If your pet has been sick or injured and you have visited your local veterinary practice, there’s a good chance you will have encountered a Veterinary Nurse.
Veterinary Nurses play an extremely important role in our community. From providing friendly assistance over the phone, to helping families come to terms with the last stages of life of their much-loved pets.
If the idea of a busy, interesting and challenging role where you work with animals is appealing to you, then becoming a Veterinary Nurse is a great choice. If you are contemplating studying to become a Vet Nurse, now is a great time to do so. The employment outlook is fantastic with opportunities on the increase.
Breaking Down the Data for a future career in Vet Nursing
There are some interesting trends in the employment outlook for Veterinary Nurses in Australia. A snapshot of the current numbers:
- Current Number of Vet Nurses: 10,700
- Expected Number of Vet Nurses required by 2026: 17,800
- Future growth projections: 15.4%
- Average weekly earnings: $1,026
- Working full-time: 51%
- Female: 97%
- Average age: 29
Source: Jobs and Skills Australia Employment Projections to 2026.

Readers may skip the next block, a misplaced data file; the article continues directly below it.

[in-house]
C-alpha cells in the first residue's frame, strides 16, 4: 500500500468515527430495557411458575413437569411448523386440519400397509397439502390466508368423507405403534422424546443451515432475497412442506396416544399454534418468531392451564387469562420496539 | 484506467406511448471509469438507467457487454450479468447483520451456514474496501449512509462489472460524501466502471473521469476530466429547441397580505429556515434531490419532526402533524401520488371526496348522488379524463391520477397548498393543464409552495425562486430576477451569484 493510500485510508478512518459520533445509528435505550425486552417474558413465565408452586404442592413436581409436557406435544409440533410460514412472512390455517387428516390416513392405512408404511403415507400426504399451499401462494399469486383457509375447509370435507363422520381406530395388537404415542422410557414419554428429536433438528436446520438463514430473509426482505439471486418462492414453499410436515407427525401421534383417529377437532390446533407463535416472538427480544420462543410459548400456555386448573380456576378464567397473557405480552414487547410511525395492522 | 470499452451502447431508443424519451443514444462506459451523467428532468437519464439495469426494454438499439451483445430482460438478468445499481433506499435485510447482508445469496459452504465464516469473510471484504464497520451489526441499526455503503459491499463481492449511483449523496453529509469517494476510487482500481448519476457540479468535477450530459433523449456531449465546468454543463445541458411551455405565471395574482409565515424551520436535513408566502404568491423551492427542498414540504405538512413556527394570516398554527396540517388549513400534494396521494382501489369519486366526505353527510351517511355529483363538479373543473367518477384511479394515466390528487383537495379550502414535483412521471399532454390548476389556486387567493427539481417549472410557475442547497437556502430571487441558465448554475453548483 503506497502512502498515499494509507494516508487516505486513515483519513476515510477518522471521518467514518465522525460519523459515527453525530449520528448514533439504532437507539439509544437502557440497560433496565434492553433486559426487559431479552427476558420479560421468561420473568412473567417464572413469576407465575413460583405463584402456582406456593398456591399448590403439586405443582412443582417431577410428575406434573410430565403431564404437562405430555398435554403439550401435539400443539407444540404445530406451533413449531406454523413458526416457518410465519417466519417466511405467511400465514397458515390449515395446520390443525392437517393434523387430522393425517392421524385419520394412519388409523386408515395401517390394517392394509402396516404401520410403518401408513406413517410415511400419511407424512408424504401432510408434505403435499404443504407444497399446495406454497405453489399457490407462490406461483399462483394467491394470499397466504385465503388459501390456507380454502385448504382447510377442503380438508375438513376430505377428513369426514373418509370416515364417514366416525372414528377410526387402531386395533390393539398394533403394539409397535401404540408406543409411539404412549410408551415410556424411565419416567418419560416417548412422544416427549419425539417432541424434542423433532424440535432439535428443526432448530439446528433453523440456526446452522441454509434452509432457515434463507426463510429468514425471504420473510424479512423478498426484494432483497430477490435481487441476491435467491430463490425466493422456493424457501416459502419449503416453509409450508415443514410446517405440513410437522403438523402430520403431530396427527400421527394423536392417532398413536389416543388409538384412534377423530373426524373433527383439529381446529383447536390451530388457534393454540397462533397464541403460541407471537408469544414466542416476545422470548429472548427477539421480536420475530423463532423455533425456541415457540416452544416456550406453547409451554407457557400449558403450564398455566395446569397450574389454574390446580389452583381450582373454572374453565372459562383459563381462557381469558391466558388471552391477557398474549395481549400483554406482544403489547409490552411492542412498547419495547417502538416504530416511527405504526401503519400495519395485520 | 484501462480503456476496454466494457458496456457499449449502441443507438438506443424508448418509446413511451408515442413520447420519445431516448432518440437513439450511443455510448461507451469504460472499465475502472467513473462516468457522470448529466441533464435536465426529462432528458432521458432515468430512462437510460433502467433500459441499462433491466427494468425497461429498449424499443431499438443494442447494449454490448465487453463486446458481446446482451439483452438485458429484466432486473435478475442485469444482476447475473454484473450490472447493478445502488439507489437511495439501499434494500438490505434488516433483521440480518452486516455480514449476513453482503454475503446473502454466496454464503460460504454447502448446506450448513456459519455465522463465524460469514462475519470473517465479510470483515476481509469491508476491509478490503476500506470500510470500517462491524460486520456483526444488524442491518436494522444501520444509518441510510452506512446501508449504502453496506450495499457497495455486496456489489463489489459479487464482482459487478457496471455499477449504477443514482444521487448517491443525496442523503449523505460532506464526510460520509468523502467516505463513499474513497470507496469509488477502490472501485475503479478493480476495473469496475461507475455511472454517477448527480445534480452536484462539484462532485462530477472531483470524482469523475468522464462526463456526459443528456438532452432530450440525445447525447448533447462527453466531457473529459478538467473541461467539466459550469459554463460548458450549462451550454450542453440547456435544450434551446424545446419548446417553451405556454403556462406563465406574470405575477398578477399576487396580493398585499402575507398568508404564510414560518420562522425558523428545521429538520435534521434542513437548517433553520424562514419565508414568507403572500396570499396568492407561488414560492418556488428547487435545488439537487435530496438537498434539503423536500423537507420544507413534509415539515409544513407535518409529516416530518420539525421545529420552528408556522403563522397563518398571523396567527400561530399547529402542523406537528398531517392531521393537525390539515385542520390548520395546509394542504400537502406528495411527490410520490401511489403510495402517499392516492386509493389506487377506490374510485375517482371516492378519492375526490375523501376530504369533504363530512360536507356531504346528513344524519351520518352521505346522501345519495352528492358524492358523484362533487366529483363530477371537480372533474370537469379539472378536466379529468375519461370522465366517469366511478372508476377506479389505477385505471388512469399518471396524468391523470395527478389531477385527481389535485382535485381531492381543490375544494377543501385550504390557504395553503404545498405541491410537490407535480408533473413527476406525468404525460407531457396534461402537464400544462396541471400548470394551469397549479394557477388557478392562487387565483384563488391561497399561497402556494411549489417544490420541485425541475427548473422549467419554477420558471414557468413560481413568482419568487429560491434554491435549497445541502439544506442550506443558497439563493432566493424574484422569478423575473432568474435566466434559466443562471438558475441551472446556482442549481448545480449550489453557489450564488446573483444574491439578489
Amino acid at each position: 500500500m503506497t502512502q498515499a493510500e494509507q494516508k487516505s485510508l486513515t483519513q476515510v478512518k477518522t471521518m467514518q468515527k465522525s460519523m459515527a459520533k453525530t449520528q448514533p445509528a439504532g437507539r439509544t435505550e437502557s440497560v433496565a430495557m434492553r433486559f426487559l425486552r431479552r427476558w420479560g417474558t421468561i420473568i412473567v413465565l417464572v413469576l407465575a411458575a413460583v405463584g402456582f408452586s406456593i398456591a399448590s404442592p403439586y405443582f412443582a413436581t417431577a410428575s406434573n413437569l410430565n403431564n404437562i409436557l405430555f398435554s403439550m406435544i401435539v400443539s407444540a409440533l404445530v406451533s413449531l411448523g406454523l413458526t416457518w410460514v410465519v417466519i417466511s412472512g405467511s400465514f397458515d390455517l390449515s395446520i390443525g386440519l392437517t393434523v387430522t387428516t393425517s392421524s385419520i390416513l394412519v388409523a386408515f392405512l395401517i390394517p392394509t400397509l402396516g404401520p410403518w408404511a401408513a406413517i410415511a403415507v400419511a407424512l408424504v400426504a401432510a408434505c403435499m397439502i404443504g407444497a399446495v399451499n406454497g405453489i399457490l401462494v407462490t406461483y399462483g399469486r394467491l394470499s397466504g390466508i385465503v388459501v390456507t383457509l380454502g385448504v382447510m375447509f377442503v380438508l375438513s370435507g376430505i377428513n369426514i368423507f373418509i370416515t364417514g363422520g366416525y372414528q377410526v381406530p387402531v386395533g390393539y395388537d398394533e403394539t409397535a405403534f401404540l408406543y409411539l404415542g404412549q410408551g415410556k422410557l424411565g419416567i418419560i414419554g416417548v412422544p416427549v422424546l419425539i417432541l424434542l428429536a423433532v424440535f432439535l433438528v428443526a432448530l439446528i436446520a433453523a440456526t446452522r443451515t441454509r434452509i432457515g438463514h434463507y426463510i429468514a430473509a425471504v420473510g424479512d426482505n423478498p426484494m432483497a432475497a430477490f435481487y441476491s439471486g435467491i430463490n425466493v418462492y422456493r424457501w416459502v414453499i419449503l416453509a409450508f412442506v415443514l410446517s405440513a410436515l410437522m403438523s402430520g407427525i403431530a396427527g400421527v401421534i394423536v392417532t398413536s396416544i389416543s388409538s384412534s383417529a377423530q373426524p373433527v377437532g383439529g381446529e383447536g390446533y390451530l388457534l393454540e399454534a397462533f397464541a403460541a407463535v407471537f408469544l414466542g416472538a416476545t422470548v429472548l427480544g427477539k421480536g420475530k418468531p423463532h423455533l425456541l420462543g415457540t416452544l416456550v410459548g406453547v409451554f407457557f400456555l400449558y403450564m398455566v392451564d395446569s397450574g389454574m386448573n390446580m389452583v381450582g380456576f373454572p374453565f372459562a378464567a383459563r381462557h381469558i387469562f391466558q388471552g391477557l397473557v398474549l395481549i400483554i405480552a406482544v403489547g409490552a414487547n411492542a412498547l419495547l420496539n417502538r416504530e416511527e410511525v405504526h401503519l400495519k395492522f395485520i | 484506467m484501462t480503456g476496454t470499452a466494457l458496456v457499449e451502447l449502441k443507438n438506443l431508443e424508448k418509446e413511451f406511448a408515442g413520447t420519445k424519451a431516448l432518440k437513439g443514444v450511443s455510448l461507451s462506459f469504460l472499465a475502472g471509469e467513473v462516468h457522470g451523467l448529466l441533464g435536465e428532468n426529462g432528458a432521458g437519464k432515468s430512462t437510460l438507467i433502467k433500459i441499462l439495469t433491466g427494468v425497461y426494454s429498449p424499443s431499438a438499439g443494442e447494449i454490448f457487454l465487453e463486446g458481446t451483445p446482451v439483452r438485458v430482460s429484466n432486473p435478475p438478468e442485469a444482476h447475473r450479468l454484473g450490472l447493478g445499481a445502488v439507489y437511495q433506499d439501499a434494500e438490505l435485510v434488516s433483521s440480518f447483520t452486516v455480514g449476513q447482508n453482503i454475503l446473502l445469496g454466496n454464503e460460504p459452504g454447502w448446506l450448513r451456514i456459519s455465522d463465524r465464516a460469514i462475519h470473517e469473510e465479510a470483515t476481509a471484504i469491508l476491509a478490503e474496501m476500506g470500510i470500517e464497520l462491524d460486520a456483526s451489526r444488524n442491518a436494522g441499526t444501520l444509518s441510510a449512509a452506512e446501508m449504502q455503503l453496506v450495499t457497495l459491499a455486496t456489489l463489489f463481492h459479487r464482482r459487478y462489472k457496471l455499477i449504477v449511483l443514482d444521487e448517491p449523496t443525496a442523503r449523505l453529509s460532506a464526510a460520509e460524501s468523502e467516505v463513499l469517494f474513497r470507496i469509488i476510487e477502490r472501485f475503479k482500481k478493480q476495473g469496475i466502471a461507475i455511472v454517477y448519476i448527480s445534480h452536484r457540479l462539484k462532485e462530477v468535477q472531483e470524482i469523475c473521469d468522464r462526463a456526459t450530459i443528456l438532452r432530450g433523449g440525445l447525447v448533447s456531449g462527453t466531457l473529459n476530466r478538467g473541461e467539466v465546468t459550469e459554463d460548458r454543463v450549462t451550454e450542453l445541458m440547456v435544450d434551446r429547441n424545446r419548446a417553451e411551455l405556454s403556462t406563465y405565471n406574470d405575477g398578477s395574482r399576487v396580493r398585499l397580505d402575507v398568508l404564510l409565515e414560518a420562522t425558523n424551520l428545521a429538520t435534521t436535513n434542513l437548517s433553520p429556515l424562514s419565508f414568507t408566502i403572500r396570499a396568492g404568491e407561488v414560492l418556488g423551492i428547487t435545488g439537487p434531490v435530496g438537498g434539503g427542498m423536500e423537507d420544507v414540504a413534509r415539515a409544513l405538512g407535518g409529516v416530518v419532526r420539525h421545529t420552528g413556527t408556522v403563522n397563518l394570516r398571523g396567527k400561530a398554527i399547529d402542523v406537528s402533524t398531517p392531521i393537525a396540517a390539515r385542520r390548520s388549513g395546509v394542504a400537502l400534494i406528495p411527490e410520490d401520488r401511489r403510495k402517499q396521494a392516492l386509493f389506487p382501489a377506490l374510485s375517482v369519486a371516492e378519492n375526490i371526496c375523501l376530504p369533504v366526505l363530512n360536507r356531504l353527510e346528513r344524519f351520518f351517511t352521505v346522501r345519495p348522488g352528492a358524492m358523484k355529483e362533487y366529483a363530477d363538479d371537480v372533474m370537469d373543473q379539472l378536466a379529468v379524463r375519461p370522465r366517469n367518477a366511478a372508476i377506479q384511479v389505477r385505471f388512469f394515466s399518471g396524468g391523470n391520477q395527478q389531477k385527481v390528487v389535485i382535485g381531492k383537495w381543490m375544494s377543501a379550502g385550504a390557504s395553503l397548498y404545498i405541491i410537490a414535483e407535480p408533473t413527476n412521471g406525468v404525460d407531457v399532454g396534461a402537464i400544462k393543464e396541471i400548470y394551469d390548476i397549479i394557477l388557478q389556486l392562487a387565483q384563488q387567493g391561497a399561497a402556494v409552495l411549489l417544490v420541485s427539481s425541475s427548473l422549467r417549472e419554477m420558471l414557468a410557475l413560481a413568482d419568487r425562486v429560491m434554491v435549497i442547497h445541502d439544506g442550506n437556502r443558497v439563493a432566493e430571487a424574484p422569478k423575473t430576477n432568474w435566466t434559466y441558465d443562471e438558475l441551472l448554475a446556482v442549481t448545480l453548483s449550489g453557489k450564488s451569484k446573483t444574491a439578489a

There is an overwhelming interest in this area by females, and the average age of workers is relatively young. There are many exceptions to this, and at AVT we have a mix of young and mature students of all genders successfully graduate our course and flourish as vet nurses.
What Responsibilities Does a Vet Nurse Have?
Vet Nurses are often assigned a range of both physically and quite often mentally challenging tasks that must be completed to keep a veterinary practice functioning. For example, common tasks for veterinary nurses include:
- Holding an animal while they are being examined by a veterinarian
- Cleaning of the hospital and sterilising equipment that is to be used for procedures and surgeries
- Overseeing the recovery of an animal after a procedure
- Giving prescribed medications to patients
- Interacting and educating clients about the care of their pet
A Vet Nurse wears many hats throughout the course of the day, and there is no doubt that the work can be demanding at times. However, if your dream is to make a difference in the life of an animal, becoming a Veterinary Nurse is a great way to do just that.
Why is Vet Nursing in High Demand?
The demand for qualified Vet Nurses is undeniable, and it is unlikely to change in the near future. There are multiple reasons for this demand including:-
Pet ownership is flourishing
There are now more pets than there are people in Australia. Close to 70 per cent of Australians have a pet – the highest rate of pet ownership in the world. Remarkably, the pandemic also led to approximately 1 in 5 families acquiring a new cat or dog.
Want to know more about becoming a Vet Nurse?
Meet industry veteran, Jo Campbell who has mentored and trained many, many nurses throughout her career. Jo talks about her career and provides specific advice for future students.